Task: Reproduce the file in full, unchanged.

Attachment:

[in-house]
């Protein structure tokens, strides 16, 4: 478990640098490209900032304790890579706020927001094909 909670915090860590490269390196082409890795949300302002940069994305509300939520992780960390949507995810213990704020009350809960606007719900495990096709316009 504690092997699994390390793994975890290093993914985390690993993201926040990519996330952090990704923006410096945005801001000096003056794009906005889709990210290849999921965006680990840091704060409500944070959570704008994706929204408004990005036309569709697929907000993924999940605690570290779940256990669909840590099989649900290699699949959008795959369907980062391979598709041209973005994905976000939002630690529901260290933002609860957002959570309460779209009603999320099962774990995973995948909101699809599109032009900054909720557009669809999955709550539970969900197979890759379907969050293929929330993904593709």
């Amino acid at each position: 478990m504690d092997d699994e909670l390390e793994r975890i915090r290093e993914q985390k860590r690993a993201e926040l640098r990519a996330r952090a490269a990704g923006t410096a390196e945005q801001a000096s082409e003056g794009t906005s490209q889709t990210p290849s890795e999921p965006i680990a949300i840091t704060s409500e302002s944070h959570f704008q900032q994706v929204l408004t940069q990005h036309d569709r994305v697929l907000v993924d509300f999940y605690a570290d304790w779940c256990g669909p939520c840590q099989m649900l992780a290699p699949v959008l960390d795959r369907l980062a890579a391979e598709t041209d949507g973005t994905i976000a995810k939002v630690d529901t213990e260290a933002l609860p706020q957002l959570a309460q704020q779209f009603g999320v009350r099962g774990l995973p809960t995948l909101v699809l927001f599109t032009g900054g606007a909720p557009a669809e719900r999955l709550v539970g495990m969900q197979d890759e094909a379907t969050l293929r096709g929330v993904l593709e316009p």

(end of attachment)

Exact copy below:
[in-house]
């Protein structure tokens, strides 16, 4: 478990640098490209900032304790890579706020927001094909 909670915090860590490269390196082409890795949300302002940069994305509300939520992780960390949507995810213990704020009350809960606007719900495990096709316009 504690092997699994390390793994975890290093993914985390690993993201926040990519996330952090990704923006410096945005801001000096003056794009906005889709990210290849999921965006680990840091704060409500944070959570704008994706929204408004990005036309569709697929907000993924999940605690570290779940256990669909840590099989649900290699699949959008795959369907980062391979598709041209973005994905976000939002630690529901260290933002609860957002959570309460779209009603999320099962774990995973995948909101699809599109032009900054909720557009669809999955709550539970969900197979890759379907969050293929929330993904593709």
């Amino acid at each position: 478990m504690d092997d699994e909670l390390e793994r975890i915090r290093e993914q985390k860590r690993a993201e926040l640098r990519a996330r952090a490269a990704g923006t410096a390196e945005q801001a000096s082409e003056g794009t906005s490209q889709t990210p290849s890795e999921p965006i680990a949300i840091t704060s409500e302002s944070h959570f704008q900032q994706v929204l408004t940069q990005h036309d569709r994305v697929l907000v993924d509300f999940y605690a570290d304790w779940c256990g669909p939520c840590q099989m649900l992780a290699p699949v959008l960390d795959r369907l980062a890579a391979e598709t041209d949507g973005t994905i976000a995810k939002v630690d529901t213990e260290a933002l609860p706020q957002l959570a309460q704020q779209f009603g999320v009350r099962g774990l995973p809960t995948l909101v699809l927001f599109t032009g900054g606007a909720p557009a669809e719900r999955l709550v539970g495990m969900q197979d890759e094909a379907t969050l293929r096709g929330v993904l593709e316009p």